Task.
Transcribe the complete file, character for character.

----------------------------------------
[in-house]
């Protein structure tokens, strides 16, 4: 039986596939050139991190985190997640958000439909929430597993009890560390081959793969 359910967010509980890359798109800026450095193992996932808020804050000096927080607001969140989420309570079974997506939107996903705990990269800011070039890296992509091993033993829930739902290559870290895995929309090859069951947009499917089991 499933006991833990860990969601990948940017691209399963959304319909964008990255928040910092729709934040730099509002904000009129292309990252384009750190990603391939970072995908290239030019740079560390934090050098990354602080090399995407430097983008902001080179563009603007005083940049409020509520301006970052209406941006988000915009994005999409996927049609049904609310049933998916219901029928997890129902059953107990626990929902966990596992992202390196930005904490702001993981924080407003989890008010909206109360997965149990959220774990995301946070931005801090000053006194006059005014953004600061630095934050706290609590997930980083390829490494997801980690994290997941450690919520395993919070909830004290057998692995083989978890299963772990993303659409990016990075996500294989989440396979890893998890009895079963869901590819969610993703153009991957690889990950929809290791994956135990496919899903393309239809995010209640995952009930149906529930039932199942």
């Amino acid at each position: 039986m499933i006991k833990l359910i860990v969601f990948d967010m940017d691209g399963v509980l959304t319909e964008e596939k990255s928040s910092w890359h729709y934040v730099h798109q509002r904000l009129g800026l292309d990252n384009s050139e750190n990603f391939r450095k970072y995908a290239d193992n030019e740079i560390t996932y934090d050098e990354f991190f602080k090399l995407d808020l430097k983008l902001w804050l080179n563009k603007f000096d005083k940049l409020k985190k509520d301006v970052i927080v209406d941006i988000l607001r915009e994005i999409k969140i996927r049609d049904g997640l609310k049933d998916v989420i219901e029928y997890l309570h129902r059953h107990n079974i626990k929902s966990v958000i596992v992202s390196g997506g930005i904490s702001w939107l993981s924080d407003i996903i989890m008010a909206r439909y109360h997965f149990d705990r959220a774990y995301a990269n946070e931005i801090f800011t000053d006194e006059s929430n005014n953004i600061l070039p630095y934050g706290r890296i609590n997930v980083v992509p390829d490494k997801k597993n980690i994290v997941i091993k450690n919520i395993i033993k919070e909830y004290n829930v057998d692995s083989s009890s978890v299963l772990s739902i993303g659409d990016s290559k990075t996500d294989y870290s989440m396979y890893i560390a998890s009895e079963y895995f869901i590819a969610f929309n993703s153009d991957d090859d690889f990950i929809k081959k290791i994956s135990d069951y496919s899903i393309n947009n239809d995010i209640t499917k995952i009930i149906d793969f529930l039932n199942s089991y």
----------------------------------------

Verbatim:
[in-house]
């Protein structure tokens, strides 16, 4: 039986596939050139991190985190997640958000439909929430597993009890560390081959793969 359910967010509980890359798109800026450095193992996932808020804050000096927080607001969140989420309570079974997506939107996903705990990269800011070039890296992509091993033993829930739902290559870290895995929309090859069951947009499917089991 499933006991833990860990969601990948940017691209399963959304319909964008990255928040910092729709934040730099509002904000009129292309990252384009750190990603391939970072995908290239030019740079560390934090050098990354602080090399995407430097983008902001080179563009603007005083940049409020509520301006970052209406941006988000915009994005999409996927049609049904609310049933998916219901029928997890129902059953107990626990929902966990596992992202390196930005904490702001993981924080407003989890008010909206109360997965149990959220774990995301946070931005801090000053006194006059005014953004600061630095934050706290609590997930980083390829490494997801980690994290997941450690919520395993919070909830004290057998692995083989978890299963772990993303659409990016990075996500294989989440396979890893998890009895079963869901590819969610993703153009991957690889990950929809290791994956135990496919899903393309239809995010209640995952009930149906529930039932199942």
């Amino acid at each position: 039986m499933i006991k833990l359910i860990v969601f990948d967010m940017d691209g399963v509980l959304t319909e964008e596939k990255s928040s910092w890359h729709y934040v730099h798109q509002r904000l009129g800026l292309d990252n384009s050139e750190n990603f391939r450095k970072y995908a290239d193992n030019e740079i560390t996932y934090d050098e990354f991190f602080k090399l995407d808020l430097k983008l902001w804050l080179n563009k603007f000096d005083k940049l409020k985190k509520d301006v970052i927080v209406d941006i988000l607001r915009e994005i999409k969140i996927r049609d049904g997640l609310k049933d998916v989420i219901e029928y997890l309570h129902r059953h107990n079974i626990k929902s966990v958000i596992v992202s390196g997506g930005i904490s702001w939107l993981s924080d407003i996903i989890m008010a909206r439909y109360h997965f149990d705990r959220a774990y995301a990269n946070e931005i801090f800011t000053d006194e006059s929430n005014n953004i600061l070039p630095y934050g706290r890296i609590n997930v980083v992509p390829d490494k997801k597993n980690i994290v997941i091993k450690n919520i395993i033993k919070e909830y004290n829930v057998d692995s083989s009890s978890v299963l772990s739902i993303g659409d990016s290559k990075t996500d294989y870290s989440m396979y890893i560390a998890s009895e079963y895995f869901i590819a969610f929309n993703s153009d991957d090859d690889f990950i929809k081959k290791i994956s135990d069951y496919s899903i393309n947009n239809d995010i209640t499917k995952i009930i149906d793969f529930l039932n199942s089991y």